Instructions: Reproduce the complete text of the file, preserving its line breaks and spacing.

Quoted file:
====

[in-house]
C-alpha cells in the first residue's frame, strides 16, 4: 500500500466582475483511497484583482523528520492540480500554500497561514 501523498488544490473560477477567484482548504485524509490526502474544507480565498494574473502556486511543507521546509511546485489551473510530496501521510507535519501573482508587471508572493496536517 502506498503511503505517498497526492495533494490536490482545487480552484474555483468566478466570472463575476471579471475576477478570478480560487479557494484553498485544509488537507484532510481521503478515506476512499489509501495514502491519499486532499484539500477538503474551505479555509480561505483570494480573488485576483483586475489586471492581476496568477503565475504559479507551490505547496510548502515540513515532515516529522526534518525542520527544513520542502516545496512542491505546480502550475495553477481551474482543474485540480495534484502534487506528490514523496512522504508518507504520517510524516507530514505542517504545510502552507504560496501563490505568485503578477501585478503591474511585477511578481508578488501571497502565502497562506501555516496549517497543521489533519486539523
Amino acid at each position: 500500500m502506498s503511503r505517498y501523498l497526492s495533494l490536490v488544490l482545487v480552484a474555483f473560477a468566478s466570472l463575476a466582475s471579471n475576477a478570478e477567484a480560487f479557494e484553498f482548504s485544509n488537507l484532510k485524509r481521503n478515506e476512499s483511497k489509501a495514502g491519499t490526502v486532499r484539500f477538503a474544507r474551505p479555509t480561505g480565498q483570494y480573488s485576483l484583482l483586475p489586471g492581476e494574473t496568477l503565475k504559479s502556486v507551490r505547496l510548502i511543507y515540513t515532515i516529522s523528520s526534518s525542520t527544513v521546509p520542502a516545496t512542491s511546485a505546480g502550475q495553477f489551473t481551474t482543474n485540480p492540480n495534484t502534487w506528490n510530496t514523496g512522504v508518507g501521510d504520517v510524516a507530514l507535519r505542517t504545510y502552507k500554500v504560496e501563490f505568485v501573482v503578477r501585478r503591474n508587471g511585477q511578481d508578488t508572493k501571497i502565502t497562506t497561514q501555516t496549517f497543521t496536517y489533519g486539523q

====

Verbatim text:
[in-house]
C-alpha cells in the first residue's frame, strides 16, 4: 500500500466582475483511497484583482523528520492540480500554500497561514 501523498488544490473560477477567484482548504485524509490526502474544507480565498494574473502556486511543507521546509511546485489551473510530496501521510507535519501573482508587471508572493496536517 502506498503511503505517498497526492495533494490536490482545487480552484474555483468566478466570472463575476471579471475576477478570478480560487479557494484553498485544509488537507484532510481521503478515506476512499489509501495514502491519499486532499484539500477538503474551505479555509480561505483570494480573488485576483483586475489586471492581476496568477503565475504559479507551490505547496510548502515540513515532515516529522526534518525542520527544513520542502516545496512542491505546480502550475495553477481551474482543474485540480495534484502534487506528490514523496512522504508518507504520517510524516507530514505542517504545510502552507504560496501563490505568485503578477501585478503591474511585477511578481508578488501571497502565502497562506501555516496549517497543521489533519486539523
Amino acid at each position: 500500500m502506498s503511503r505517498y501523498l497526492s495533494l490536490v488544490l482545487v480552484a474555483f473560477a468566478s466570472l463575476a466582475s471579471n475576477a478570478e477567484a480560487f479557494e484553498f482548504s485544509n488537507l484532510k485524509r481521503n478515506e476512499s483511497k489509501a495514502g491519499t490526502v486532499r484539500f477538503a474544507r474551505p479555509t480561505g480565498q483570494y480573488s485576483l484583482l483586475p489586471g492581476e494574473t496568477l503565475k504559479s502556486v507551490r505547496l510548502i511543507y515540513t515532515i516529522s523528520s526534518s525542520t527544513v521546509p520542502a516545496t512542491s511546485a505546480g502550475q495553477f489551473t481551474t482543474n485540480p492540480n495534484t502534487w506528490n510530496t514523496g512522504v508518507g501521510d504520517v510524516a507530514l507535519r505542517t504545510y502552507k500554500v504560496e501563490f505568485v501573482v503578477r501585478r503591474n508587471g511585477q511578481d508578488t508572493k501571497i502565502t497562506t497561514q501555516t496549517f497543521t496536517y489533519g486539523q